As you may have heard, the Supreme Court had its robes all in a bunch this past week trying to identify a “limiting principle” during its deliberations over whether Obamacare is a regulation of interstate commerce. That is, Justice Antonin Scalia and others have asked, if Congress can force people to buy health insurance, what’s to stop it from forcing people to buy broccoli? Or cell phones? Or automobiles? Or burial insurance?
According to observers of this week’s oral arguments, Solicitor General Donald Verilli stuttered and coughed and failed to clearly articulate a principle that would help the justices distinguish Obamacare from these Dystopian Fascist Broccoli Mandates, leading the justices to give him only a 4 out of 10 for the spokesmodel portion of the competition, although he’s hoping his mustache will give him an edge during the swimwear round. (This is how Supreme Court cases are decided, by the way. According to the media.)
So naturally, if the Supreme Court cannot distinguish between Obamacare and broccoli mandates, then Obamacare cannot stand. Broccoli mandates are weird, and the Constitution does not permit weird laws. Therefore, Obamacare is unconstitutional.
Which is kind of brilliant, if you think about it. And it got me to wondering how I might use this line of argument in my own life. I mean, if my boss can pass a rule requiring me to wear business casual attire to work, what’s to stop him from passing a rule requiring me to wear lederhosen? Nothing!! Therefore, this fascist business casual rule cannot stand. I shall henceforth be wearing Pajama Jeans to the office every day, except for casual Fridays when I will dress it down a bit and simply be wearing an adult onesie pajama.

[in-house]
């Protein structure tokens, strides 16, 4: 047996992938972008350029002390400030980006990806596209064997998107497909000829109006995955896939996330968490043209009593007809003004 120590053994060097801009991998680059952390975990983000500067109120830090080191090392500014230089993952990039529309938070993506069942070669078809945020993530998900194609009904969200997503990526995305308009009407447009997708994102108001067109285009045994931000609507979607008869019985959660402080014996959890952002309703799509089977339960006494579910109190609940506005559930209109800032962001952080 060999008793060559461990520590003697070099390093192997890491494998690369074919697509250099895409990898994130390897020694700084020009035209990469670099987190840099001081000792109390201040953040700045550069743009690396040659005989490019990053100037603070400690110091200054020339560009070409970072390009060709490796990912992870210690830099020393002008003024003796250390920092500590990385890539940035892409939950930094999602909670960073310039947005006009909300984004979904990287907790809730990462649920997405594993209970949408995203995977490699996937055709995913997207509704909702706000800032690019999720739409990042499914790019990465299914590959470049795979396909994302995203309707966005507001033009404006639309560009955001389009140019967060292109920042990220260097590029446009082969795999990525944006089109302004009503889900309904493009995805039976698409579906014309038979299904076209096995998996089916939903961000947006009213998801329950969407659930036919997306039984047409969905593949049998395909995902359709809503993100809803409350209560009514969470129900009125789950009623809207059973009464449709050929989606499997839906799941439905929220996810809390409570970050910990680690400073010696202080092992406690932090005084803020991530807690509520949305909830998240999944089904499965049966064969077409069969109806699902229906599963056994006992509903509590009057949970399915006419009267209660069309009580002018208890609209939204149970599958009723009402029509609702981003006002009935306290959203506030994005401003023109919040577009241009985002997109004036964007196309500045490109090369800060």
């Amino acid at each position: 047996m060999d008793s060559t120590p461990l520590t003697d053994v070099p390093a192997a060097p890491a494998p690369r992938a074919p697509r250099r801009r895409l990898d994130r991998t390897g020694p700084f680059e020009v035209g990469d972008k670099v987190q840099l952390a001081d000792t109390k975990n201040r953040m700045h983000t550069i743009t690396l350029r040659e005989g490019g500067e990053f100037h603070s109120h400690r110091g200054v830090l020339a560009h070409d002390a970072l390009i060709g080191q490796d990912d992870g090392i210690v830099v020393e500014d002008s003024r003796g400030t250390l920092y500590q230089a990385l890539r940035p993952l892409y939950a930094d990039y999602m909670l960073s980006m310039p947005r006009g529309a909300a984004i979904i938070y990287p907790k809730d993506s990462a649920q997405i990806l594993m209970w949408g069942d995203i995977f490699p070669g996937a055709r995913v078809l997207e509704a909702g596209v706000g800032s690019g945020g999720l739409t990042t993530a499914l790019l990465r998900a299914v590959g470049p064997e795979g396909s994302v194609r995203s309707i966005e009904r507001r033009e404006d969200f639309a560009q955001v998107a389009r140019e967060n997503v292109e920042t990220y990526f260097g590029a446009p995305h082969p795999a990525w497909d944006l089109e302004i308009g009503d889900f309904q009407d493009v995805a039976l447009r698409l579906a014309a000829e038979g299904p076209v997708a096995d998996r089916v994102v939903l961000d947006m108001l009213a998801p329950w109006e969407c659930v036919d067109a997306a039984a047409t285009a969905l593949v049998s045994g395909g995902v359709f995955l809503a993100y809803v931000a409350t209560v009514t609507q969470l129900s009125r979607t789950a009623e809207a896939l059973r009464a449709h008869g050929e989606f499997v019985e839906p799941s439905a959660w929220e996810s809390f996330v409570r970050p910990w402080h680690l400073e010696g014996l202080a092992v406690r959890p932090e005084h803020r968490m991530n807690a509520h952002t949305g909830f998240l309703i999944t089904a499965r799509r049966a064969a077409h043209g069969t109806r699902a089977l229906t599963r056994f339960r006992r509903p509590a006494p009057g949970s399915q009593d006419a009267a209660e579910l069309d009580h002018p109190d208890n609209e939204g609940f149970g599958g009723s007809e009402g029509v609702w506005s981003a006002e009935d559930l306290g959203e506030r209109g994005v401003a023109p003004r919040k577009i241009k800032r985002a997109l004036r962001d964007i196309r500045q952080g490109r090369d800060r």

Of course, as Matthew Yglesias and Akhil Amar point out, there are a lot of perfectly good laws that cannot be distinguished from insane ones by a clear limiting principle. For instance, if the government can tax you 25%, why not 100%? The “limiting principle,” if it can be called that, is the fact that the people passing these laws are elected officials. And, since elected officials generally like to be gainfully employed, they do not make a habit of enacting broccoli mandates or 100% tax rates.
Then again, I’m not sure how much the “well sure, Congress could do whatever it wants but we can trust that it won’t do anything horrible because it’s an elected body” argument floats. That’s kind of the whole point of the Supreme Court: to check the power of Congress. In reality, Congress is ready and willing to pass all sorts of idiotic legislation that tramples on its citizens’ rights.
Which leaves us once again stranded with the actual question posed in this case, which is simply whether Obamacare is a regulation of interstate commerce. But what fun is that debate? It’s much more entertaining to talk about broccoli mandates and adult onesies.
Photo Attribution: flickr/TheHiggsBoson